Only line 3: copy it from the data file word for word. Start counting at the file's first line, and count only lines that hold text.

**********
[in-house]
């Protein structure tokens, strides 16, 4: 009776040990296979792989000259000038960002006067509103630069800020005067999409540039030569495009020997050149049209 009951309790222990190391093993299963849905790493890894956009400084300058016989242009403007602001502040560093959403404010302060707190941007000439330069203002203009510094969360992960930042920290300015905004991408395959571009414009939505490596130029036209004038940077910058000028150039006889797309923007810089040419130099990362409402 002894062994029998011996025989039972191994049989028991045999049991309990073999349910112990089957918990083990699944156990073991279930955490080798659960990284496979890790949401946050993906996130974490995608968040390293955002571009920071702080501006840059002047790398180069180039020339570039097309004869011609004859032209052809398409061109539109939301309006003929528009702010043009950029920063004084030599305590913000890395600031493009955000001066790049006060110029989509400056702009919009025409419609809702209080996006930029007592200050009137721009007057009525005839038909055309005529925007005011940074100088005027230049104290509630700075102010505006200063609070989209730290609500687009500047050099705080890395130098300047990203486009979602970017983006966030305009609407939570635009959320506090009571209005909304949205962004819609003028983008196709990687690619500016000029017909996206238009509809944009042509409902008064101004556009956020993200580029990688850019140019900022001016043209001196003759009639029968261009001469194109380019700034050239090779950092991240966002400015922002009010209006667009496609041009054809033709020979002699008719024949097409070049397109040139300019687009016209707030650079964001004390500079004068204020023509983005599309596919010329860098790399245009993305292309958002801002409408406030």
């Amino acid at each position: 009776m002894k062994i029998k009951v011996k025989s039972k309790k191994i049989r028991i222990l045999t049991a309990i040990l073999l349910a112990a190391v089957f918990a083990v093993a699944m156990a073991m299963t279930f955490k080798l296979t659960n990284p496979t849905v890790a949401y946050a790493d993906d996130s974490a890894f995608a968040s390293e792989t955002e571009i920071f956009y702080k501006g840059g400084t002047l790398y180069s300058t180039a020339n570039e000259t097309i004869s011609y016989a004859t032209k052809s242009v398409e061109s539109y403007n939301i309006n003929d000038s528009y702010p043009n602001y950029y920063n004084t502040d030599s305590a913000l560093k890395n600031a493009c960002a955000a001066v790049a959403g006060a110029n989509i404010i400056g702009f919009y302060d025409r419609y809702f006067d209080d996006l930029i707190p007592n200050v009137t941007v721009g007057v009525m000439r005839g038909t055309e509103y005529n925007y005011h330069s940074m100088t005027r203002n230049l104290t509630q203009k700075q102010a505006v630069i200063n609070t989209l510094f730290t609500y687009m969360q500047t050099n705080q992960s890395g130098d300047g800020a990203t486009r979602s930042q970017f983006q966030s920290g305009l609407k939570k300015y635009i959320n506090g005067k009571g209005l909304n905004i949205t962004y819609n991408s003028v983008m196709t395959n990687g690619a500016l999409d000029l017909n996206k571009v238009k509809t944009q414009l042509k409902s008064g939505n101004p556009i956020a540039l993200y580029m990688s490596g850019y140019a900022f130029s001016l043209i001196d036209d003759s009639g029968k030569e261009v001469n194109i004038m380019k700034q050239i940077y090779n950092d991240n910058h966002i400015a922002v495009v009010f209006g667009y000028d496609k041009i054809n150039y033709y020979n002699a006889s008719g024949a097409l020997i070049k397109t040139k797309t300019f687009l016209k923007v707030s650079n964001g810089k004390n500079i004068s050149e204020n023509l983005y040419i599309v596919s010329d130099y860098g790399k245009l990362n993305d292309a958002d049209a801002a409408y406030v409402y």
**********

């Amino acid at each position: 009776m002894k062994i029998k009951v011996k025989s039972k309790k191994i049989r028991i222990l045999t049991a309990i040990l073999l349910a112990a190391v089957f918990a083990v093993a699944m156990a073991m299963t279930f955490k080798l296979t659960n990284p496979t849905v890790a949401y946050a790493d993906d996130s974490a890894f995608a968040s390293e792989t955002e571009i920071f956009y702080k501006g840059g400084t002047l790398y180069s300058t180039a020339n570039e000259t097309i004869s011609y016989a004859t032209k052809s242009v398409e061109s539109y403007n939301i309006n003929d000038s528009y702010p043009n602001y950029y920063n004084t502040d030599s305590a913000l560093k890395n600031a493009c960002a955000a001066v790049a959403g006060a110029n989509i404010i400056g702009f919009y302060d025409r419609y809702f006067d209080d996006l930029i707190p007592n200050v009137t941007v721009g007057v009525m000439r005839g038909t055309e509103y005529n925007y005011h330069s940074m100088t005027r203002n230049l104290t509630q203009k700075q102010a505006v630069i200063n609070t989209l510094f730290t609500y687009m969360q500047t050099n705080q992960s890395g130098d300047g800020a990203t486009r979602s930042q970017f983006q966030s920290g305009l609407k939570k300015y635009i959320n506090g005067k009571g209005l909304n905004i949205t962004y819609n991408s003028v983008m196709t395959n990687g690619a500016l999409d000029l017909n996206k571009v238009k509809t944009q414009l042509k409902s008064g939505n101004p556009i956020a540039l993200y580029m990688s490596g850019y140019a900022f130029s001016l043209i001196d036209d003759s009639g029968k030569e261009v001469n194109i004038m380019k700034q050239i940077y090779n950092d991240n910058h966002i400015a922002v495009v009010f209006g667009y000028d496609k041009i054809n150039y033709y020979n002699a006889s008719g024949a097409l020997i070049k397109t040139k797309t300019f687009l016209k923007v707030s650079n964001g810089k004390n500079i004068s050149e204020n023509l983005y040419i599309v596919s010329d130099y860098g790399k245009l990362n993305d292309a958002d049209a801002a409408y406030v409402y």